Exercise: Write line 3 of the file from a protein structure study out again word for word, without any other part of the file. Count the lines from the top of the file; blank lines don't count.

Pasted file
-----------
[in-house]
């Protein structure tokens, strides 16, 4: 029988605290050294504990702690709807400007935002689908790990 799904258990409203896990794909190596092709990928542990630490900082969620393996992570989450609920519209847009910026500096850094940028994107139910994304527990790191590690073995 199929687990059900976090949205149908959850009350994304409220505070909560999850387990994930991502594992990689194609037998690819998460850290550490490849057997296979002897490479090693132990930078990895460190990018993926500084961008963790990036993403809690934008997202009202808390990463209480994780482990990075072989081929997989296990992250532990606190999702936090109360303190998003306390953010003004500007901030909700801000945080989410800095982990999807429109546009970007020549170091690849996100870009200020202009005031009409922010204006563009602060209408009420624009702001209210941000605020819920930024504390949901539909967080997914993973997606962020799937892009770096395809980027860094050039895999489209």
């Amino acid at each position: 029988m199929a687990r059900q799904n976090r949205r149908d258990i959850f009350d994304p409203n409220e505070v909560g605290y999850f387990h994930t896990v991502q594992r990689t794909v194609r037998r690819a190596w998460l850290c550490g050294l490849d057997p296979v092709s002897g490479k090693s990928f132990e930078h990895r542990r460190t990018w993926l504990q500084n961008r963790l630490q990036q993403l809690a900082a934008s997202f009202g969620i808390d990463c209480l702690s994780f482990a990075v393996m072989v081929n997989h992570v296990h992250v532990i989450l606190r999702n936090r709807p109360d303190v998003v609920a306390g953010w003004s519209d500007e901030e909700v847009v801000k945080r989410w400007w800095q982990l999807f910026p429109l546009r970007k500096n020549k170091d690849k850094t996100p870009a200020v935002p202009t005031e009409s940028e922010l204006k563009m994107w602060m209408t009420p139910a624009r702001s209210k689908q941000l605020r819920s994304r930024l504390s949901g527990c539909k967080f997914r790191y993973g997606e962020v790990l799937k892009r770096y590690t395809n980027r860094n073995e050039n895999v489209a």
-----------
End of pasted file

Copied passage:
């Amino acid at each position: 029988m199929a687990r059900q799904n976090r949205r149908d258990i959850f009350d994304p409203n409220e505070v909560g605290y999850f387990h994930t896990v991502q594992r990689t794909v194609r037998r690819a190596w998460l850290c550490g050294l490849d057997p296979v092709s002897g490479k090693s990928f132990e930078h990895r542990r460190t990018w993926l504990q500084n961008r963790l630490q990036q993403l809690a900082a934008s997202f009202g969620i808390d990463c209480l702690s994780f482990a990075v393996m072989v081929n997989h992570v296990h992250v532990i989450l606190r999702n936090r709807p109360d303190v998003v609920a306390g953010w003004s519209d500007e901030e909700v847009v801000k945080r989410w400007w800095q982990l999807f910026p429109l546009r970007k500096n020549k170091d690849k850094t996100p870009a200020v935002p202009t005031e009409s940028e922010l204006k563009m994107w602060m209408t009420p139910a624009r702001s209210k689908q941000l605020r819920s994304r930024l504390s949901g527990c539909k967080f997914r790191y993973g997606e962020v790990l799937k892009r770096y590690t395809n980027r860094n073995e050039n895999v489209a």